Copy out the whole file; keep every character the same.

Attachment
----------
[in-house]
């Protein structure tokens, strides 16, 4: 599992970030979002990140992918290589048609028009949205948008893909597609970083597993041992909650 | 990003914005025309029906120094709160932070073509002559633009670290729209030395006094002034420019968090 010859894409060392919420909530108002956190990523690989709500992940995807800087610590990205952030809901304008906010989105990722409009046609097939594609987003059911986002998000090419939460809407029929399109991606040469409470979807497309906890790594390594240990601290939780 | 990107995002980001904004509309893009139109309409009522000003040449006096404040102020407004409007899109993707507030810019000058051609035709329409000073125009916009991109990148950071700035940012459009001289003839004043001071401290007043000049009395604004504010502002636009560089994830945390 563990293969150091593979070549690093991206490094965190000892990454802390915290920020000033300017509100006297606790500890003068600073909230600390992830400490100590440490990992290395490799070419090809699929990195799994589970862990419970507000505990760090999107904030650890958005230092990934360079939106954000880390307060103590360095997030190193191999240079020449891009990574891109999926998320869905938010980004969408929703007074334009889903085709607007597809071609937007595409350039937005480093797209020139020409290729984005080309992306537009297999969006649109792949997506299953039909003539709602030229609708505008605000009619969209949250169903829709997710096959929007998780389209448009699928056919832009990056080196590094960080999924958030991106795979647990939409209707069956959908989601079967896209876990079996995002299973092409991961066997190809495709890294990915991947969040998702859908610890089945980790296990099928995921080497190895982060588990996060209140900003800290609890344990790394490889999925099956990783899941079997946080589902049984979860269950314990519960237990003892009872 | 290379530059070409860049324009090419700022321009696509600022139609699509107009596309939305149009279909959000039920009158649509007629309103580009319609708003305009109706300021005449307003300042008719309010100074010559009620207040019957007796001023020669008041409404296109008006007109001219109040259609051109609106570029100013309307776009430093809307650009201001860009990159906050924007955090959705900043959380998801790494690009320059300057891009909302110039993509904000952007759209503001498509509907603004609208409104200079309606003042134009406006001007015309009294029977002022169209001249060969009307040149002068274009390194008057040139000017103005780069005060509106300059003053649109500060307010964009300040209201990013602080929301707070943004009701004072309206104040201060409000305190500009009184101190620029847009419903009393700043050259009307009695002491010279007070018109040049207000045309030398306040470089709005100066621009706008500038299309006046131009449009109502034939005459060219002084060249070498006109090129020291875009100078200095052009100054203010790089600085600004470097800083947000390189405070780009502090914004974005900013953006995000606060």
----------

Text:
[in-house]
């Protein structure tokens, strides 16, 4: 599992970030979002990140992918290589048609028009949205948008893909597609970083597993041992909650 | 990003914005025309029906120094709160932070073509002559633009670290729209030395006094002034420019968090 010859894409060392919420909530108002956190990523690989709500992940995807800087610590990205952030809901304008906010989105990722409009046609097939594609987003059911986002998000090419939460809407029929399109991606040469409470979807497309906890790594390594240990601290939780 | 990107995002980001904004509309893009139109309409009522000003040449006096404040102020407004409007899109993707507030810019000058051609035709329409000073125009916009991109990148950071700035940012459009001289003839004043001071401290007043000049009395604004504010502002636009560089994830945390 563990293969150091593979070549690093991206490094965190000892990454802390915290920020000033300017509100006297606790500890003068600073909230600390992830400490100590440490990992290395490799070419090809699929990195799994589970862990419970507000505990760090999107904030650890958005230092990934360079939106954000880390307060103590360095997030190193191999240079020449891009990574891109999926998320869905938010980004969408929703007074334009889903085709607007597809071609937007595409350039937005480093797209020139020409290729984005080309992306537009297999969006649109792949997506299953039909003539709602030229609708505008605000009619969209949250169903829709997710096959929007998780389209448009699928056919832009990056080196590094960080999924958030991106795979647990939409209707069956959908989601079967896209876990079996995002299973092409991961066997190809495709890294990915991947969040998702859908610890089945980790296990099928995921080497190895982060588990996060209140900003800290609890344990790394490889999925099956990783899941079997946080589902049984979860269950314990519960237990003892009872 | 290379530059070409860049324009090419700022321009696509600022139609699509107009596309939305149009279909959000039920009158649509007629309103580009319609708003305009109706300021005449307003300042008719309010100074010559009620207040019957007796001023020669008041409404296109008006007109001219109040259609051109609106570029100013309307776009430093809307650009201001860009990159906050924007955090959705900043959380998801790494690009320059300057891009909302110039993509904000952007759209503001498509509907603004609208409104200079309606003042134009406006001007015309009294029977002022169209001249060969009307040149002068274009390194008057040139000017103005780069005060509106300059003053649109500060307010964009300040209201990013602080929301707070943004009701004072309206104040201060409000305190500009009184101190620029847009419903009393700043050259009307009695002491010279007070018109040049207000045309030398306040470089709005100066621009706008500038299309006046131009449009109502034939005459060219002084060249070498006109090129020291875009100078200095052009100054203010790089600085600004470097800083947000390189405070780009502090914004974005900013953006995000606060």